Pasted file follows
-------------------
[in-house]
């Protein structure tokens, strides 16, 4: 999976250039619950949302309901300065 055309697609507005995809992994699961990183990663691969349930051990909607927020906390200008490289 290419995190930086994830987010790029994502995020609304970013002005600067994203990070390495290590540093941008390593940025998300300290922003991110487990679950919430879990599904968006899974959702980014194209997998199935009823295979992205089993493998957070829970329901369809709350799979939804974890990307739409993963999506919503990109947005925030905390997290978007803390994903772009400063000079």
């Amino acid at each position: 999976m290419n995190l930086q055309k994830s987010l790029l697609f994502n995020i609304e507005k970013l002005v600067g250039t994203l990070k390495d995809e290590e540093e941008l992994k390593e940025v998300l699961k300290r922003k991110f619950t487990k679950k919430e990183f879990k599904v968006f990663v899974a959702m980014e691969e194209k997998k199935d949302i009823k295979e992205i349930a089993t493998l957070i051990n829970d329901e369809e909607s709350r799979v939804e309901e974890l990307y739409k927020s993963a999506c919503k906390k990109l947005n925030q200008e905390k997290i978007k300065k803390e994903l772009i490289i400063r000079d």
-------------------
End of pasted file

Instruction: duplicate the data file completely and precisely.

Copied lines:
[in-house]
């Protein structure tokens, strides 16, 4: 999976250039619950949302309901300065 055309697609507005995809992994699961990183990663691969349930051990909607927020906390200008490289 290419995190930086994830987010790029994502995020609304970013002005600067994203990070390495290590540093941008390593940025998300300290922003991110487990679950919430879990599904968006899974959702980014194209997998199935009823295979992205089993493998957070829970329901369809709350799979939804974890990307739409993963999506919503990109947005925030905390997290978007803390994903772009400063000079």
């Amino acid at each position: 999976m290419n995190l930086q055309k994830s987010l790029l697609f994502n995020i609304e507005k970013l002005v600067g250039t994203l990070k390495d995809e290590e540093e941008l992994k390593e940025v998300l699961k300290r922003k991110f619950t487990k679950k919430e990183f879990k599904v968006f990663v899974a959702m980014e691969e194209k997998k199935d949302i009823k295979e992205i349930a089993t493998l957070i051990n829970d329901e369809e909607s709350r799979v939804e309901e974890l990307y739409k927020s993963a999506c919503k906390k990109l947005n925030q200008e905390k997290i978007k300065k803390e994903l772009i490289i400063r000079d």